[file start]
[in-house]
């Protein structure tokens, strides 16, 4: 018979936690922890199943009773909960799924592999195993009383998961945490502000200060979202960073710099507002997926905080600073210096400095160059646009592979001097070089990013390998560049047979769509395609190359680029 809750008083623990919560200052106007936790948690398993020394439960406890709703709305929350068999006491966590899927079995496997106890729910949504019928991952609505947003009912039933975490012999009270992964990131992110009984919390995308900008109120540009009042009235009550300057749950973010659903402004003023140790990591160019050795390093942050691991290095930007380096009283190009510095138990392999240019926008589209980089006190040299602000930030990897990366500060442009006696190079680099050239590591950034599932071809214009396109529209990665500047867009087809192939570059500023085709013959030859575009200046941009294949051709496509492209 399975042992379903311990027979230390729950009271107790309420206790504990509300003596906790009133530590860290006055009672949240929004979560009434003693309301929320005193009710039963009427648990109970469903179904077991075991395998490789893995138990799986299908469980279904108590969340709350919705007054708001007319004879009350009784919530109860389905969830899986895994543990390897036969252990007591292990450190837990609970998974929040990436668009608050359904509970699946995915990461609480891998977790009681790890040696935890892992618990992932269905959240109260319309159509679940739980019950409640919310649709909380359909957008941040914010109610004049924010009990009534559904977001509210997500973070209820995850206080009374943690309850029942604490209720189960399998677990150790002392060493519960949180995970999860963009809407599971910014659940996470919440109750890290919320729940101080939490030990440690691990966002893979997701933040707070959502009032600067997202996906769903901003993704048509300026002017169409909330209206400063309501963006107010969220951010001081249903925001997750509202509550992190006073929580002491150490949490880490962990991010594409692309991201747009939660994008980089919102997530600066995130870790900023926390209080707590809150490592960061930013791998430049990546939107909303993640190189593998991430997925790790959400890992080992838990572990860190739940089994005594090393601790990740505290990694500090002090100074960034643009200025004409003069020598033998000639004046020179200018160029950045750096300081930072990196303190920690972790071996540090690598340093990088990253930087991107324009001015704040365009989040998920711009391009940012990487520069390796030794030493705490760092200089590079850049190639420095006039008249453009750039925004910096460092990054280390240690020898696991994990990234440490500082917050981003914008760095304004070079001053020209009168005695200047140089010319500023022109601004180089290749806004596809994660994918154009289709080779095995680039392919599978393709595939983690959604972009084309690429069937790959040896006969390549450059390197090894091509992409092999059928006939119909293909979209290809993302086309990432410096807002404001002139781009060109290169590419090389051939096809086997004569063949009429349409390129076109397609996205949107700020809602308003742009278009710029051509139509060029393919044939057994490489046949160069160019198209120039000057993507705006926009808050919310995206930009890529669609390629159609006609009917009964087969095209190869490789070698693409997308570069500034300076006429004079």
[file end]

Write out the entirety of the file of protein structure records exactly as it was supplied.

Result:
[in-house]
């Protein structure tokens, strides 16, 4: 018979936690922890199943009773909960799924592999195993009383998961945490502000200060979202960073710099507002997926905080600073210096400095160059646009592979001097070089990013390998560049047979769509395609190359680029 809750008083623990919560200052106007936790948690398993020394439960406890709703709305929350068999006491966590899927079995496997106890729910949504019928991952609505947003009912039933975490012999009270992964990131992110009984919390995308900008109120540009009042009235009550300057749950973010659903402004003023140790990591160019050795390093942050691991290095930007380096009283190009510095138990392999240019926008589209980089006190040299602000930030990897990366500060442009006696190079680099050239590591950034599932071809214009396109529209990665500047867009087809192939570059500023085709013959030859575009200046941009294949051709496509492209 399975042992379903311990027979230390729950009271107790309420206790504990509300003596906790009133530590860290006055009672949240929004979560009434003693309301929320005193009710039963009427648990109970469903179904077991075991395998490789893995138990799986299908469980279904108590969340709350919705007054708001007319004879009350009784919530109860389905969830899986895994543990390897036969252990007591292990450190837990609970998974929040990436668009608050359904509970699946995915990461609480891998977790009681790890040696935890892992618990992932269905959240109260319309159509679940739980019950409640919310649709909380359909957008941040914010109610004049924010009990009534559904977001509210997500973070209820995850206080009374943690309850029942604490209720189960399998677990150790002392060493519960949180995970999860963009809407599971910014659940996470919440109750890290919320729940101080939490030990440690691990966002893979997701933040707070959502009032600067997202996906769903901003993704048509300026002017169409909330209206400063309501963006107010969220951010001081249903925001997750509202509550992190006073929580002491150490949490880490962990991010594409692309991201747009939660994008980089919102997530600066995130870790900023926390209080707590809150490592960061930013791998430049990546939107909303993640190189593998991430997925790790959400890992080992838990572990860190739940089994005594090393601790990740505290990694500090002090100074960034643009200025004409003069020598033998000639004046020179200018160029950045750096300081930072990196303190920690972790071996540090690598340093990088990253930087991107324009001015704040365009989040998920711009391009940012990487520069390796030794030493705490760092200089590079850049190639420095006039008249453009750039925004910096460092990054280390240690020898696991994990990234440490500082917050981003914008760095304004070079001053020209009168005695200047140089010319500023022109601004180089290749806004596809994660994918154009289709080779095995680039392919599978393709595939983690959604972009084309690429069937790959040896006969390549450059390197090894091509992409092999059928006939119909293909979209290809993302086309990432410096807002404001002139781009060109290169590419090389051939096809086997004569063949009429349409390129076109397609996205949107700020809602308003742009278009710029051509139509060029393919044939057994490489046949160069160019198209120039000057993507705006926009808050919310995206930009890529669609390629159609006609009917009964087969095209190869490789070698693409997308570069500034300076006429004079």